I’ve been a freelance writer for the AV trade press since 2002 and have interviewed hundreds of people in that time. When I first started out, I thought I knew what to expect from interviewees. After all, I had spent the previous years as a PR rep preparing my clients for these types of interviews. There are fact sheets and writer bios and all types of background info zapped from one inbox to the other, right? Maybe….

Whether by choice or by chance, it seems that execs, engineers, and even marketing folks jump on the phone without a clear idea as to why we’re talking. I don’t dare accuse anyone of showing up unprepared; only that sometimes it really feels that way from this side of the call. As a result, I’ve put together some tips on giving a good interview to the trade press:

(1) Know the interview topic and be prepared to discuss it
This seems basic but I can’t tell you how many times I’ve set up an interview via the PR or marketing department only to have the interviewee ask me “So, what are we talking about today?” Most likely I’ve had this conversation ad nauseum with the PR rep, who wants to make sure they understand what I’m looking for and to match me with the right person. Asking the “what are we talking about” question tells me that either this person didn’t read his or her prep email or he/she never got one. Perception is reality, and at that moment I’m perceiving that this interview is a waste of time.

(2) Let me get a word in edgewise
The opposite of the “what are we talking about” situation is one where the interviewee is so over-prepared, it’s like getting an earful of verbal buckshot. Sounds painful? Well, it is. Anyone who writes for a living knows that a certain amount of interview prep is done by the PR team before the call. It’s expected and often appreciated. However, when the interviewee is instructed to hit every talking point no matter what, here’s where we part ways.

Let the writer take the lead in asking questions. Most writers get paid by the word, not by the hour, so efficiency is very important to us. Answer my questions and then, at the end of the call, either ask if I have a few moments for some related points or have them emailed to me. Understanding that my time is limited goes a long way in making it onto my list for repeat interviews in the future.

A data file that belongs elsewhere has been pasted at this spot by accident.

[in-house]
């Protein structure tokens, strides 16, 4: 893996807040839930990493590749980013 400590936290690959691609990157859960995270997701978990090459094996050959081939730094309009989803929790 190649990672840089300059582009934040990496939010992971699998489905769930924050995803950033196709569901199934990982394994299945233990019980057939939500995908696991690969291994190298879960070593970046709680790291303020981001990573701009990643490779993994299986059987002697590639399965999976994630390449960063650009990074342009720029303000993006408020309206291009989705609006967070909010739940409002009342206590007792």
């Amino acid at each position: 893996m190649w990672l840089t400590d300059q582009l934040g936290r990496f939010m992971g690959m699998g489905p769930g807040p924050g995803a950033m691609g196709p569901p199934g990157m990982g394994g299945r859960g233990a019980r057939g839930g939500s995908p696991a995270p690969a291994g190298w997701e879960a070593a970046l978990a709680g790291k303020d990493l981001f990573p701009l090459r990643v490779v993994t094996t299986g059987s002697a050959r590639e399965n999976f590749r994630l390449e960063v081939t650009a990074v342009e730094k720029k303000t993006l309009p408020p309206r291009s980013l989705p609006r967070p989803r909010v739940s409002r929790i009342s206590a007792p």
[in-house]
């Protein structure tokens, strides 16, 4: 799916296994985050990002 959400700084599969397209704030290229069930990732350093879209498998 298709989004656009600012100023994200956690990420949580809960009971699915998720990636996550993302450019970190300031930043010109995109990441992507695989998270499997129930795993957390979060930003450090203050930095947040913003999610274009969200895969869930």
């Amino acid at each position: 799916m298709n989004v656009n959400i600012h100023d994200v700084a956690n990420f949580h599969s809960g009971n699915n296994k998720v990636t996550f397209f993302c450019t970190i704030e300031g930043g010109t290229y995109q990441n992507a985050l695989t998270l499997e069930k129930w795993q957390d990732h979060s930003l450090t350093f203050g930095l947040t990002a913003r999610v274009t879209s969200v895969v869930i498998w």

(3) Cut the fluffy verbiage and be concise

There are certain words/phrases that should never, ever be uttered in an interview. “Best of breed, state-of-the-art technology solution” should not be the answer to why your new product is important to the market. If that’s the best answer your company has, then your organization has deeper problems than giving bad interviews.

Instead, give me some context of the competition (yes, it’s okay to mention them) and tell me why you are better/faster/stronger than them without the use of fluffy descriptors. I’m looking for information; not judging a popularity contest.

(4) Understand the publication process
Giving a good interview doesn’t end when the interviewee hangs up the phone. Understand that once a writer has completed interviews, there is an entire process of writing, editing, and sometimes rewriting that goes on before the piece is finished. Although the writer’s name is on the byline, often there are anywhere from 1-4 people who are also making edits to the piece.

I understand the curiosity to see the piece before it’s published. PR people also want to make sure that the writer is representing their company accurately. As a result, I often get the question, “We’ll get to see a draft of this article, right?” Well, no. Fact-checking quotes is essential, but no interviewee ever gets the right to approve an article. Only an editor can kill a piece and no amount of chest thumping or fist shaking can change that fact.

(5) Ask for the article link only if it’s not publicly available
I’ve gotten terse messages from past interviewees who were aghast that I didn’t send them a link the moment a piece was published. The assumption is that I’m paying attention to such things when really I’m working my tail off to make a living in this business. I will do that kind of follow-up only if I have time. Ask for the article link only if it’s not available via the magazine’s site or via a Google search and I’ll be glad to help you get it.